Betsy Sharkey's film pick of the week: 'Winter's Bone'
In summer, it’s easy to overlook the small indie films when a raft of new movies float into theaters each Friday, so you may have missed “Winter’s Bone,” a very un-summery sounding film. But please catch it before it slips away.
This finely wrought drama about a teenager’s fight to take care of her family in the drug-infected, poverty-saturated Ozark mountain back country is sure to be an Oscar contender. It all begins when 17-year-old Ree Dolly (Jennifer Lawrence) learns that the father, who is never around, has used the shack they call home to cover the bail he's now jumped.
And so begins this unsettling journey into a reality that you want to think no longer exists. The teenager who's had to grow up too fast, the mother too depressed to function, a younger brother and sister who need to be raised, and no money ever. That Ree Dolly looks weary from the first frame is no surprise.
But it's also a story of the kind of grit, independent spirit and unwillingness to give in to whatever hardships are thrown at you that speaks to the sort of country we still want the U.S. to be. Director Debra Granik has captured the beauty and the pain of the region, and with co-screenwriter Anne Rosellini, the heart of Daniel Woodrell's novel, on which the film is based.
The casting is genius, with faces so raw they look newly plucked out of those hills, and the performances are across-the-board excellent. Lawrence’s turn as Ree Dolly is especially breathtaking, and heartbreaking; John Hawkes as her uncle, Teardrop, is fearsome, as is the deadly crystal meth culture, and the making and dealing and dying that come along with it.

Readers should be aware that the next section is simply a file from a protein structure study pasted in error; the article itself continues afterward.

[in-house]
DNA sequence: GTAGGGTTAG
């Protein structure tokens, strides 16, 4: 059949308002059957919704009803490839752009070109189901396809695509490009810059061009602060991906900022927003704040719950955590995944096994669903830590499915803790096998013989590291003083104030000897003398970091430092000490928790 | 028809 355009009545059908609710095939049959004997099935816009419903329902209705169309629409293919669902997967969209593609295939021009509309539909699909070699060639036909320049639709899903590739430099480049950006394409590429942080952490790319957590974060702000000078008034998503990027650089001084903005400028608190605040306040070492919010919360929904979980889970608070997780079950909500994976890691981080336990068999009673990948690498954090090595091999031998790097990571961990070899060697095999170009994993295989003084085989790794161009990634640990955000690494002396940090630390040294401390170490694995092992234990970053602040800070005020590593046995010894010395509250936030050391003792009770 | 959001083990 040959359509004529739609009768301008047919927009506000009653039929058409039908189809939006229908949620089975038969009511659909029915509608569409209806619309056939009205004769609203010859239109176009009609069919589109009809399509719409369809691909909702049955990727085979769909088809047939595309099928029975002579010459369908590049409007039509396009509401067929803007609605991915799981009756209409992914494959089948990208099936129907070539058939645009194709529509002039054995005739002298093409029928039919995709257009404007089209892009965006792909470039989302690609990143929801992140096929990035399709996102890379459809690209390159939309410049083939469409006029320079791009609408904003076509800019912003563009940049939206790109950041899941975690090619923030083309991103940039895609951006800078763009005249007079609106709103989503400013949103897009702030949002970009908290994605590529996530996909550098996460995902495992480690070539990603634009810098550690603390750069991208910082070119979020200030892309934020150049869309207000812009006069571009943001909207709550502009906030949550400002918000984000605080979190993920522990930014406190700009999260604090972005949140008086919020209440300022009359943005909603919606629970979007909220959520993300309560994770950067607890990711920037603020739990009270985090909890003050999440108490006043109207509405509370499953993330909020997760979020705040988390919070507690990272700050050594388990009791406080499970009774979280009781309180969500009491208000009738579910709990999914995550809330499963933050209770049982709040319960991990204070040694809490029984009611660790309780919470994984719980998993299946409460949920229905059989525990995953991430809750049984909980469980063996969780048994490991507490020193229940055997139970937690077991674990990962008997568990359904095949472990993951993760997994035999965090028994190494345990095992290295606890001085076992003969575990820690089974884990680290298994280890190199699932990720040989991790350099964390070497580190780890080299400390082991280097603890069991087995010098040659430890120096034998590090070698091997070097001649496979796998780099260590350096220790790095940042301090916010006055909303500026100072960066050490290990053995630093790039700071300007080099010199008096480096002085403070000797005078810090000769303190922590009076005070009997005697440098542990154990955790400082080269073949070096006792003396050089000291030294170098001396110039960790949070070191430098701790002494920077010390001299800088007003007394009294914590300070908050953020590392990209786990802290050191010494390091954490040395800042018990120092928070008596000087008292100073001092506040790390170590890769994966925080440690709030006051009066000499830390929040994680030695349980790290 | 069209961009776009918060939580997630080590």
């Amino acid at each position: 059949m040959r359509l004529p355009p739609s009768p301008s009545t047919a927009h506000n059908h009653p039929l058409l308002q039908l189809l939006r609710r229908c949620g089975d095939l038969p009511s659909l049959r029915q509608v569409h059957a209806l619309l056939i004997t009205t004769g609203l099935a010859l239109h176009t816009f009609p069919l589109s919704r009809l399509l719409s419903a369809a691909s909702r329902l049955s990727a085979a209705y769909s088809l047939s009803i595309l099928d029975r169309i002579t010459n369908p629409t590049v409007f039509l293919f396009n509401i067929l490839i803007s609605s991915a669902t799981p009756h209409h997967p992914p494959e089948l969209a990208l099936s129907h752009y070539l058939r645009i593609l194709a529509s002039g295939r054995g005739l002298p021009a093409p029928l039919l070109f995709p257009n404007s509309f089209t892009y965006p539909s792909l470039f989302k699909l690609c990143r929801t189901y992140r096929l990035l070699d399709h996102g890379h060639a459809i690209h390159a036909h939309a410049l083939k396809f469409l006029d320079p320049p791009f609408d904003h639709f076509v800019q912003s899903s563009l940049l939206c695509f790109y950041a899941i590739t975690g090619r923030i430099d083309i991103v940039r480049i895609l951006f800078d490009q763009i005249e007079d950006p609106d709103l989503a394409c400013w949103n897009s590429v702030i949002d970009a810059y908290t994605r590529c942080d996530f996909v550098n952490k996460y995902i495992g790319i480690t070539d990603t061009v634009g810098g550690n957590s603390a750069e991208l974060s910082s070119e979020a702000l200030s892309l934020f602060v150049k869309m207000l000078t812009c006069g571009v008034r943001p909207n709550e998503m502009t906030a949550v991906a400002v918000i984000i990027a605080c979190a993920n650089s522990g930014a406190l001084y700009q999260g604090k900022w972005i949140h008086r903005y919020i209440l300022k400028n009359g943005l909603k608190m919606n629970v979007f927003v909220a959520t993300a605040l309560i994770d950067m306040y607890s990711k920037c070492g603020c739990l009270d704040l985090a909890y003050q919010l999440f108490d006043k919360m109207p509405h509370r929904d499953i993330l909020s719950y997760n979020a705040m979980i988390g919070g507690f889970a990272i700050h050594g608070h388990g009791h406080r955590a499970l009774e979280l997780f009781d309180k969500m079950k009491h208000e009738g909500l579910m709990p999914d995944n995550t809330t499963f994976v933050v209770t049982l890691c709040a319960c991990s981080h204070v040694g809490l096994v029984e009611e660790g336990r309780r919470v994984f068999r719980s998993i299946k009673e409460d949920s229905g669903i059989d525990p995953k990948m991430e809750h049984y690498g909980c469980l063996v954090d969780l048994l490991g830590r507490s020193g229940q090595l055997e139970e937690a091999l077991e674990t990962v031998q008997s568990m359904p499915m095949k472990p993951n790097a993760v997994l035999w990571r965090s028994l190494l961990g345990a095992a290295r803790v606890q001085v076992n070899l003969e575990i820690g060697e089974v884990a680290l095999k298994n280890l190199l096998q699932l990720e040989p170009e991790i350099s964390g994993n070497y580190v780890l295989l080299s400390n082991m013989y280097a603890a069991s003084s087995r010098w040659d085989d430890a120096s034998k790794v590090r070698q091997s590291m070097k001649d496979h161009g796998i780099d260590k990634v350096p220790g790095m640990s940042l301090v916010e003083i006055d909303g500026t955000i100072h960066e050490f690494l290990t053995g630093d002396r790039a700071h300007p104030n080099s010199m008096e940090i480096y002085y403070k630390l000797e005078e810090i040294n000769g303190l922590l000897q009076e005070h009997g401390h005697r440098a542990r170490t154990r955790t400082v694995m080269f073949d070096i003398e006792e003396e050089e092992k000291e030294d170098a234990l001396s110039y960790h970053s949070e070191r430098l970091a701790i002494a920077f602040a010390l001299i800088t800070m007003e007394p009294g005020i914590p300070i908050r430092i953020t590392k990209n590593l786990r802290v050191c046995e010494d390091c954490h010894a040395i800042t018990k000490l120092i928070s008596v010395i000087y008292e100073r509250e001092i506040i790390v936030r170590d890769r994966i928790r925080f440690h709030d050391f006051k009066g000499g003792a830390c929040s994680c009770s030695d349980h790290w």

"Winter's Bone" an extraordinary slice of a darker Americana. No apple pie here.
Just as I was filing this post, I got an e-mail from MovieReviewIntelligence.com editor David Gross with a rundown on how hot this summer has been for indie films like "Winter's Bone." An excerpt from his email below (And thanks, David):
This has been on my radar for over a month and it's looking quite clear now.... The specialized/indie/art house market is having a very good summer, considerably better than last year. Last year there was a lot of talk about the death of small movies. Lately they are showing vibrancy.
A better collection of movies this year? There is no doubt these are among the best reviewed movies in release. The word about each movie is moving so much faster now -- word-of-mouth, as well as reviews -- in large part because of social media. Good for moviegoers, good for movies, good for critics.
Kids Are All Right -- $14 million (still in release, should cross $20+ million), 91.7% positive reviews
Girl with the Dragon Tattoo -- $12.2 million, 74.4%
Cyrus -- $7.1 million (still in release), 75.9%
City Island -- $6.7 million, 63.7%
Secret in Their Eyes -- $6.3 million (still in release), 82.4%
Winter's Bone -- $4.5 million (still in release), 90.8%
Solitary Man -- $4.2 million (still in release), 71.5%
Please Give -- $3.9 million (still in release), 82.5%
I Am Love -- $3.9 million (still in release), 77.1%
Girl Who Played with Fire -- $3.2 million, 64.7%
Exit Through the Gift Shop -- $3.1 million, 82.6%
Joan Rivers -- $2.5 million (still in release), 79.8%
– Betsy Sharkey, Los Angeles TImes film critic
Photo: Jennifer Lawrence in a scene from "Winter's Bone." Credit: Sebastian Mlynarski/Roadside Attractions